The lack of diversity in Silicon Valley and tech across the board is a pressing problem, and new analysis from Equal Ventures partner Richard Kerby shows there is still a massive hill to climb to achieve both equity and equality.
Venture capital (VC) makes or breaks tech firms, but who holds the money?
According to Kerby’s analysis of approximately 1,500 US venture capitalists, more than 80pc are men, and 70pc of all these individuals are white. While this is anecdotally known, the educational backgrounds of the VC professionals examined shows a glaring privilege problem.
What school did you go to?
A whopping 40pc of those surveyed went to either Harvard or Stanford – two prestigious, expensive Ivy League universities.
Kerby said: “Everyone wants to work with those they are most similar to, and education, gender and race are attributes that allow people to find similarities in others.
“There is clear problem here in that the insular nature of the educational backgrounds means other forms of diversity will also suffer, as well as the more well-known lack of women and people of different ethnic backgrounds.
“With 82pc of the industry being male, nearly 60pc of the industry being white male and 40pc of the industry coming from just two academic institutions, it is no wonder that this industry feels so insular and less of meritocracy but more of a ‘mirrortocracy’.”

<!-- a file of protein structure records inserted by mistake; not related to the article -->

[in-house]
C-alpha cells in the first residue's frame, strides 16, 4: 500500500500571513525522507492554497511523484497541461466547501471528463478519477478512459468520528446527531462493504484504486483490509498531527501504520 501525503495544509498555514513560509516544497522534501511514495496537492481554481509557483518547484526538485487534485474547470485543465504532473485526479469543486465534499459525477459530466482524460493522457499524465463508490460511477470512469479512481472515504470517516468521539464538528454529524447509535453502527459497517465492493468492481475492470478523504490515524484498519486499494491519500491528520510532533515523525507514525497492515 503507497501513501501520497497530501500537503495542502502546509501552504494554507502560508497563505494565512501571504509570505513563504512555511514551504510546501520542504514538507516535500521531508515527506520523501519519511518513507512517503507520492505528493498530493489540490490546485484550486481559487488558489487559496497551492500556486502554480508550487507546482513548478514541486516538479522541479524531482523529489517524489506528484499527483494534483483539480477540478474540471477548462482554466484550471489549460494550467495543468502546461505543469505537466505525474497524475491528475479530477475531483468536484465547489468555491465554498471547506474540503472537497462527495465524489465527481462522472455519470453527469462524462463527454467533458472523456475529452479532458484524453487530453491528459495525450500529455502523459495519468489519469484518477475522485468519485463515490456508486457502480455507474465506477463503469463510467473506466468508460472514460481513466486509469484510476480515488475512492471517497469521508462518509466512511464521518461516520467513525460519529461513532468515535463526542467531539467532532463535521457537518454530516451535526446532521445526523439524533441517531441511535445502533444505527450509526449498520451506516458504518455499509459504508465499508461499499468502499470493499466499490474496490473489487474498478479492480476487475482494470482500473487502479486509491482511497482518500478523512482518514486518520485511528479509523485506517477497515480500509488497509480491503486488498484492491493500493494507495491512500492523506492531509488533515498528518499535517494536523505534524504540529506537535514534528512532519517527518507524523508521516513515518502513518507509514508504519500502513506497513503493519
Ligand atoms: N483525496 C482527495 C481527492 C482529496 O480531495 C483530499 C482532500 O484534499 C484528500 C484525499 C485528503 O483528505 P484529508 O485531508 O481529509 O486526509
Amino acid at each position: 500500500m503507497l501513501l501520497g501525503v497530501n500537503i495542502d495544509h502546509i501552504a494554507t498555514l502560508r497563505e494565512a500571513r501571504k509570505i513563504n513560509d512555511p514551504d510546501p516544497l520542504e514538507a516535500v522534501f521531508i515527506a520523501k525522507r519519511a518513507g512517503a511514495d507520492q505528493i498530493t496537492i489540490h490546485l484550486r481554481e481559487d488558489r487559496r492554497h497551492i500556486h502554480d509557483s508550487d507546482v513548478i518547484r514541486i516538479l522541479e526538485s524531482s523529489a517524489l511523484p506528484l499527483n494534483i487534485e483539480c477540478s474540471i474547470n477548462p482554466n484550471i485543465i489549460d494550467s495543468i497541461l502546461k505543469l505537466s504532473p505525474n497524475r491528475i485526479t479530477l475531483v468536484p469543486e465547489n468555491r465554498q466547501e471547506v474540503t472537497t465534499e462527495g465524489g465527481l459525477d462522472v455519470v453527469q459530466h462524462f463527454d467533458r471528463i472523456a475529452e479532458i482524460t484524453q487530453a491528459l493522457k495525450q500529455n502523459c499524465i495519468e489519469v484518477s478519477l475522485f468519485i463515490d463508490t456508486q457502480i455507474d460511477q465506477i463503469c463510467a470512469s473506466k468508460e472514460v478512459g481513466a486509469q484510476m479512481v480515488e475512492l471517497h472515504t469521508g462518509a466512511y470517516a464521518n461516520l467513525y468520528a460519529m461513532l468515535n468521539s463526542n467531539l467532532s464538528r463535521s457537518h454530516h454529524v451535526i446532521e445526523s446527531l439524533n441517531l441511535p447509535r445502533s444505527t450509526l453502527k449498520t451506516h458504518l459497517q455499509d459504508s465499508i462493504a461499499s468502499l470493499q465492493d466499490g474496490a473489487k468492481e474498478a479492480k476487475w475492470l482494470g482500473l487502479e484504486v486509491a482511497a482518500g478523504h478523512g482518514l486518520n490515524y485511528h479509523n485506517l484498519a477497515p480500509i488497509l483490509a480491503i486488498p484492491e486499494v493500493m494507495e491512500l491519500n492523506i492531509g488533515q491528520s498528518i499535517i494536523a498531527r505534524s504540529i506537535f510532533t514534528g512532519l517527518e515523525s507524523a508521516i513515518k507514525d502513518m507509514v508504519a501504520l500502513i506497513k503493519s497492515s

A major issue
Kerby is one of the VC world’s few black figureheads and he has been conducting research into diversity in the area since 2016.
Things are slowly improving in certain areas, according to him. White venture capitalists at 70pc is a 4pc decrease on 2016’s figures, while Asian representation grew from 23pc to 26pc in the two-year period. Women saw a 7pc increase in representation. However, black representation only grew a single percentage point to 3pc, and Hispanic representation sits at a meagre 1pc.
Kerby concluded: “This insularity of the venture ecosystem has ripple effects throughout the tech industry. It is not a coincidence that the amount of capital raised by minorities and women closely resembles their representation among venture capitalists.
“And, furthermore, it is no surprise as to why the demographics of most venture-backed start-ups also reflect the demographics of the venture capitalists that fund these companies.”
There are some companies, such as Backstage Capital, trying to change the notion of what a venture capitalist looks like, but the task ahead is challenging.
Undergraduate housing at Harvard University. Image: Jannis Tobias Werner/Shutterstock
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